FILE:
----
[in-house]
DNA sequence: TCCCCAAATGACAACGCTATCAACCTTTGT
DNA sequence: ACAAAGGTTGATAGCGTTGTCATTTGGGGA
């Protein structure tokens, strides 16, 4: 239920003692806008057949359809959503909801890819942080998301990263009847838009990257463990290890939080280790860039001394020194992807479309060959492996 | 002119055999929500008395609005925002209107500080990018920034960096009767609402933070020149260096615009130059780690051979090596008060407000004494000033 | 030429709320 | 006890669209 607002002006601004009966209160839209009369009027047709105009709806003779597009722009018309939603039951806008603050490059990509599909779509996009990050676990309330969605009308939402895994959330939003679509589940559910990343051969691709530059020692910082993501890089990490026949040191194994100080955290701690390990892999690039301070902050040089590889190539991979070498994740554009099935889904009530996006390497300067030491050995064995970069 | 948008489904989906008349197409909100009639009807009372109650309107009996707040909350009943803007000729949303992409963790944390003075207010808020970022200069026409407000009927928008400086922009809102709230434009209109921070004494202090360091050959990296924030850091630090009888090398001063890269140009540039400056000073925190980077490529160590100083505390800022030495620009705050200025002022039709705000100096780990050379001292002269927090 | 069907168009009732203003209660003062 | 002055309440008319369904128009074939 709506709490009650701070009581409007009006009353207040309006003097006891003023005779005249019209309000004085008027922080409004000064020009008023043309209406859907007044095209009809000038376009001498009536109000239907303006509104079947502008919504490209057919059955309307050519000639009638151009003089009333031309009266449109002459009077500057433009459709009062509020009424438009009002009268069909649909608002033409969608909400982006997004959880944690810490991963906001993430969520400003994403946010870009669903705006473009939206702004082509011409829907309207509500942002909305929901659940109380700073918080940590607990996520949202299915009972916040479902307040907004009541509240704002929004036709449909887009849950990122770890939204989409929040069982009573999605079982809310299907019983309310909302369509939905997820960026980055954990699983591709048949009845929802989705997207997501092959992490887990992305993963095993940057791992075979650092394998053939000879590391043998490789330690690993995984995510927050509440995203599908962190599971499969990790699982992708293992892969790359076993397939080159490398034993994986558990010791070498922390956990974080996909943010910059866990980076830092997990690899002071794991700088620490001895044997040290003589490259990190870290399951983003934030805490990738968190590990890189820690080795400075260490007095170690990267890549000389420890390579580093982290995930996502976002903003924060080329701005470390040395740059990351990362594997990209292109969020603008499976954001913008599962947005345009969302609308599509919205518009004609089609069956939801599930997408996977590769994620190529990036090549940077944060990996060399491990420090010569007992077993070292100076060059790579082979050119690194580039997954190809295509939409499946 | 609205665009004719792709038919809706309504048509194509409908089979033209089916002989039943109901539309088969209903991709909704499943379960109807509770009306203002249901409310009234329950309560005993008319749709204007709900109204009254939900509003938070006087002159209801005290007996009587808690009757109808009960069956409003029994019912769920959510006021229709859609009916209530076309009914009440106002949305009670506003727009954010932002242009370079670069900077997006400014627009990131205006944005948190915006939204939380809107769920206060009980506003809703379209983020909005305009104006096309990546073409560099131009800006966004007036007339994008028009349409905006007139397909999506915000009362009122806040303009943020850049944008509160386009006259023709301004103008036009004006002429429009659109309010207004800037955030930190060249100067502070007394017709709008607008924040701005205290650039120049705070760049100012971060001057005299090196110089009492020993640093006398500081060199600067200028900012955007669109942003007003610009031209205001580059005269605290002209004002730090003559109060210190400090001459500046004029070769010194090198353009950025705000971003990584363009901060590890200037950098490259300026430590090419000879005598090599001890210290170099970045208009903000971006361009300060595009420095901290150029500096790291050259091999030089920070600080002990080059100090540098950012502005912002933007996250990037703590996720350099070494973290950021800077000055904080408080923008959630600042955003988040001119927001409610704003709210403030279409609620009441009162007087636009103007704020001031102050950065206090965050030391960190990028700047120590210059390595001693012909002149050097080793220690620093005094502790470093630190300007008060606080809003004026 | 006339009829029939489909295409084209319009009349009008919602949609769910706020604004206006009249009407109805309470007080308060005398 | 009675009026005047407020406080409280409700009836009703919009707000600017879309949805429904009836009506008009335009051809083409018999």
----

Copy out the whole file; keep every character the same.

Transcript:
[in-house]
DNA sequence: TCCCCAAATGACAACGCTATCAACCTTTGT
DNA sequence: ACAAAGGTTGATAGCGTTGTCATTTGGGGA
């Protein structure tokens, strides 16, 4: 239920003692806008057949359809959503909801890819942080998301990263009847838009990257463990290890939080280790860039001394020194992807479309060959492996 | 002119055999929500008395609005925002209107500080990018920034960096009767609402933070020149260096615009130059780690051979090596008060407000004494000033 | 030429709320 | 006890669209 607002002006601004009966209160839209009369009027047709105009709806003779597009722009018309939603039951806008603050490059990509599909779509996009990050676990309330969605009308939402895994959330939003679509589940559910990343051969691709530059020692910082993501890089990490026949040191194994100080955290701690390990892999690039301070902050040089590889190539991979070498994740554009099935889904009530996006390497300067030491050995064995970069 | 948008489904989906008349197409909100009639009807009372109650309107009996707040909350009943803007000729949303992409963790944390003075207010808020970022200069026409407000009927928008400086922009809102709230434009209109921070004494202090360091050959990296924030850091630090009888090398001063890269140009540039400056000073925190980077490529160590100083505390800022030495620009705050200025002022039709705000100096780990050379001292002269927090 | 069907168009009732203003209660003062 | 002055309440008319369904128009074939 709506709490009650701070009581409007009006009353207040309006003097006891003023005779005249019209309000004085008027922080409004000064020009008023043309209406859907007044095209009809000038376009001498009536109000239907303006509104079947502008919504490209057919059955309307050519000639009638151009003089009333031309009266449109002459009077500057433009459709009062509020009424438009009002009268069909649909608002033409969608909400982006997004959880944690810490991963906001993430969520400003994403946010870009669903705006473009939206702004082509011409829907309207509500942002909305929901659940109380700073918080940590607990996520949202299915009972916040479902307040907004009541509240704002929004036709449909887009849950990122770890939204989409929040069982009573999605079982809310299907019983309310909302369509939905997820960026980055954990699983591709048949009845929802989705997207997501092959992490887990992305993963095993940057791992075979650092394998053939000879590391043998490789330690690993995984995510927050509440995203599908962190599971499969990790699982992708293992892969790359076993397939080159490398034993994986558990010791070498922390956990974080996909943010910059866990980076830092997990690899002071794991700088620490001895044997040290003589490259990190870290399951983003934030805490990738968190590990890189820690080795400075260490007095170690990267890549000389420890390579580093982290995930996502976002903003924060080329701005470390040395740059990351990362594997990209292109969020603008499976954001913008599962947005345009969302609308599509919205518009004609089609069956939801599930997408996977590769994620190529990036090549940077944060990996060399491990420090010569007992077993070292100076060059790579082979050119690194580039997954190809295509939409499946 | 609205665009004719792709038919809706309504048509194509409908089979033209089916002989039943109901539309088969209903991709909704499943379960109807509770009306203002249901409310009234329950309560005993008319749709204007709900109204009254939900509003938070006087002159209801005290007996009587808690009757109808009960069956409003029994019912769920959510006021229709859609009916209530076309009914009440106002949305009670506003727009954010932002242009370079670069900077997006400014627009990131205006944005948190915006939204939380809107769920206060009980506003809703379209983020909005305009104006096309990546073409560099131009800006966004007036007339994008028009349409905006007139397909999506915000009362009122806040303009943020850049944008509160386009006259023709301004103008036009004006002429429009659109309010207004800037955030930190060249100067502070007394017709709008607008924040701005205290650039120049705070760049100012971060001057005299090196110089009492020993640093006398500081060199600067200028900012955007669109942003007003610009031209205001580059005269605290002209004002730090003559109060210190400090001459500046004029070769010194090198353009950025705000971003990584363009901060590890200037950098490259300026430590090419000879005598090599001890210290170099970045208009903000971006361009300060595009420095901290150029500096790291050259091999030089920070600080002990080059100090540098950012502005912002933007996250990037703590996720350099070494973290950021800077000055904080408080923008959630600042955003988040001119927001409610704003709210403030279409609620009441009162007087636009103007704020001031102050950065206090965050030391960190990028700047120590210059390595001693012909002149050097080793220690620093005094502790470093630190300007008060606080809003004026 | 006339009829029939489909295409084209319009009349009008919602949609769910706020604004206006009249009407109805309470007080308060005398 | 009675009026005047407020406080409280409700009836009703919009707000600017879309949805429904009836009506008009335009051809083409018999």